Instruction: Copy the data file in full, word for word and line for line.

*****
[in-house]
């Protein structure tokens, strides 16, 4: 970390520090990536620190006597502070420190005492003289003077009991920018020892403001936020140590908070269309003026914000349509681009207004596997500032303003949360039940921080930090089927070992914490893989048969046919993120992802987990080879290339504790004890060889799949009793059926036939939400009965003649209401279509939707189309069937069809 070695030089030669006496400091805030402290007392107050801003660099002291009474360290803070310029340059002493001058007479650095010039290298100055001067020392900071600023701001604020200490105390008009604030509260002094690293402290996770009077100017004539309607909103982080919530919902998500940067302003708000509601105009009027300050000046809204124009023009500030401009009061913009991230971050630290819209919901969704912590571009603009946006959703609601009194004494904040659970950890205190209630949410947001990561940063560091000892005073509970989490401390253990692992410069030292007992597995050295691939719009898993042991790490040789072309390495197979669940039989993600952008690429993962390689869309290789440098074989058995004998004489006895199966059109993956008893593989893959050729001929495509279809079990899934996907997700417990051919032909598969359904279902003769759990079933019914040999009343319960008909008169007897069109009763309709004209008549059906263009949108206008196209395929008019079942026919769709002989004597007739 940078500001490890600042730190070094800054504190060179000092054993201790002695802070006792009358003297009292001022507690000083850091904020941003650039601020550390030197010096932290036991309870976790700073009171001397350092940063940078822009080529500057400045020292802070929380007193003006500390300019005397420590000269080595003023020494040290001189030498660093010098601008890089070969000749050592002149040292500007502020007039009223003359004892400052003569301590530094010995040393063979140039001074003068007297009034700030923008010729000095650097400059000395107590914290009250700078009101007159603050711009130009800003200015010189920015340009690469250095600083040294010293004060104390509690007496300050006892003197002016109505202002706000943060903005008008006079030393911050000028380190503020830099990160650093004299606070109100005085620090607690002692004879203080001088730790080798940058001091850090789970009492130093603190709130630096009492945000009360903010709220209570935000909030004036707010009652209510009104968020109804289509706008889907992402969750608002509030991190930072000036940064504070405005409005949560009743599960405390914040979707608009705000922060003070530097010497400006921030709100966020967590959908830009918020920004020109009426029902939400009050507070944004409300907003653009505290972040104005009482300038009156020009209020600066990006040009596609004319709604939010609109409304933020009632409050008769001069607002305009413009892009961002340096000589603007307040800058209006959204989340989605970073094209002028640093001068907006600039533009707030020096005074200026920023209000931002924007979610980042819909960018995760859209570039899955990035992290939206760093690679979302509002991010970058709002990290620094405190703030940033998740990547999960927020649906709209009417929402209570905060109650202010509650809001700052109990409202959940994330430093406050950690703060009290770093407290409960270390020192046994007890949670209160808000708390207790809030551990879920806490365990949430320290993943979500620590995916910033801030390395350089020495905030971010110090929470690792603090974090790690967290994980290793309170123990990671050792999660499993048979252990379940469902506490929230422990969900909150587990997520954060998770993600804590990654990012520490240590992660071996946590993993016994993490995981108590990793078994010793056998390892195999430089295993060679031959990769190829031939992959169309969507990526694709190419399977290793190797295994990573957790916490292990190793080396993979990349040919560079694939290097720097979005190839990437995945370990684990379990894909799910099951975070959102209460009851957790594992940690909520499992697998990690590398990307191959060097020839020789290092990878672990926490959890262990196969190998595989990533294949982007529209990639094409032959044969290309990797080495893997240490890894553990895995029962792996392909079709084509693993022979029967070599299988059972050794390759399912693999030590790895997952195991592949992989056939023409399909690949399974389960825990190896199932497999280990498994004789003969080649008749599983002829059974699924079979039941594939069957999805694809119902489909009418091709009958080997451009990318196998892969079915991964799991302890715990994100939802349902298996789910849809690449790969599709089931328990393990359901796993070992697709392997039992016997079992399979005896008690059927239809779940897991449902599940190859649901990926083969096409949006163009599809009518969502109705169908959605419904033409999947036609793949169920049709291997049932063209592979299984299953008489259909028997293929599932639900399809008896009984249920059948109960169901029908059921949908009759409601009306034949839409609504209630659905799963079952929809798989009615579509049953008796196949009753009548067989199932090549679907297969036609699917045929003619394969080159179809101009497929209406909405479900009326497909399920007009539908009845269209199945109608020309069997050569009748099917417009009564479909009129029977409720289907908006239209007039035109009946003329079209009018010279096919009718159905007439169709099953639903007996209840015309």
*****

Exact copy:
[in-house]
């Protein structure tokens, strides 16, 4: 970390520090990536620190006597502070420190005492003289003077009991920018020892403001936020140590908070269309003026914000349509681009207004596997500032303003949360039940921080930090089927070992914490893989048969046919993120992802987990080879290339504790004890060889799949009793059926036939939400009965003649209401279509939707189309069937069809 070695030089030669006496400091805030402290007392107050801003660099002291009474360290803070310029340059002493001058007479650095010039290298100055001067020392900071600023701001604020200490105390008009604030509260002094690293402290996770009077100017004539309607909103982080919530919902998500940067302003708000509601105009009027300050000046809204124009023009500030401009009061913009991230971050630290819209919901969704912590571009603009946006959703609601009194004494904040659970950890205190209630949410947001990561940063560091000892005073509970989490401390253990692992410069030292007992597995050295691939719009898993042991790490040789072309390495197979669940039989993600952008690429993962390689869309290789440098074989058995004998004489006895199966059109993956008893593989893959050729001929495509279809079990899934996907997700417990051919032909598969359904279902003769759990079933019914040999009343319960008909008169007897069109009763309709004209008549059906263009949108206008196209395929008019079942026919769709002989004597007739 940078500001490890600042730190070094800054504190060179000092054993201790002695802070006792009358003297009292001022507690000083850091904020941003650039601020550390030197010096932290036991309870976790700073009171001397350092940063940078822009080529500057400045020292802070929380007193003006500390300019005397420590000269080595003023020494040290001189030498660093010098601008890089070969000749050592002149040292500007502020007039009223003359004892400052003569301590530094010995040393063979140039001074003068007297009034700030923008010729000095650097400059000395107590914290009250700078009101007159603050711009130009800003200015010189920015340009690469250095600083040294010293004060104390509690007496300050006892003197002016109505202002706000943060903005008008006079030393911050000028380190503020830099990160650093004299606070109100005085620090607690002692004879203080001088730790080798940058001091850090789970009492130093603190709130630096009492945000009360903010709220209570935000909030004036707010009652209510009104968020109804289509706008889907992402969750608002509030991190930072000036940064504070405005409005949560009743599960405390914040979707608009705000922060003070530097010497400006921030709100966020967590959908830009918020920004020109009426029902939400009050507070944004409300907003653009505290972040104005009482300038009156020009209020600066990006040009596609004319709604939010609109409304933020009632409050008769001069607002305009413009892009961002340096000589603007307040800058209006959204989340989605970073094209002028640093001068907006600039533009707030020096005074200026920023209000931002924007979610980042819909960018995760859209570039899955990035992290939206760093690679979302509002991010970058709002990290620094405190703030940033998740990547999960927020649906709209009417929402209570905060109650202010509650809001700052109990409202959940994330430093406050950690703060009290770093407290409960270390020192046994007890949670209160808000708390207790809030551990879920806490365990949430320290993943979500620590995916910033801030390395350089020495905030971010110090929470690792603090974090790690967290994980290793309170123990990671050792999660499993048979252990379940469902506490929230422990969900909150587990997520954060998770993600804590990654990012520490240590992660071996946590993993016994993490995981108590990793078994010793056998390892195999430089295993060679031959990769190829031939992959169309969507990526694709190419399977290793190797295994990573957790916490292990190793080396993979990349040919560079694939290097720097979005190839990437995945370990684990379990894909799910099951975070959102209460009851957790594992940690909520499992697998990690590398990307191959060097020839020789290092990878672990926490959890262990196969190998595989990533294949982007529209990639094409032959044969290309990797080495893997240490890894553990895995029962792996392909079709084509693993022979029967070599299988059972050794390759399912693999030590790895997952195991592949992989056939023409399909690949399974389960825990190896199932497999280990498994004789003969080649008749599983002829059974699924079979039941594939069957999805694809119902489909009418091709009958080997451009990318196998892969079915991964799991302890715990994100939802349902298996789910849809690449790969599709089931328990393990359901796993070992697709392997039992016997079992399979005896008690059927239809779940897991449902599940190859649901990926083969096409949006163009599809009518969502109705169908959605419904033409999947036609793949169920049709291997049932063209592979299984299953008489259909028997293929599932639900399809008896009984249920059948109960169901029908059921949908009759409601009306034949839409609504209630659905799963079952929809798989009615579509049953008796196949009753009548067989199932090549679907297969036609699917045929003619394969080159179809101009497929209406909405479900009326497909399920007009539908009845269209199945109608020309069997050569009748099917417009009564479909009129029977409720289907908006239209007039035109009946003329079209009018010279096919009718159905007439169709099953639903007996209840015309």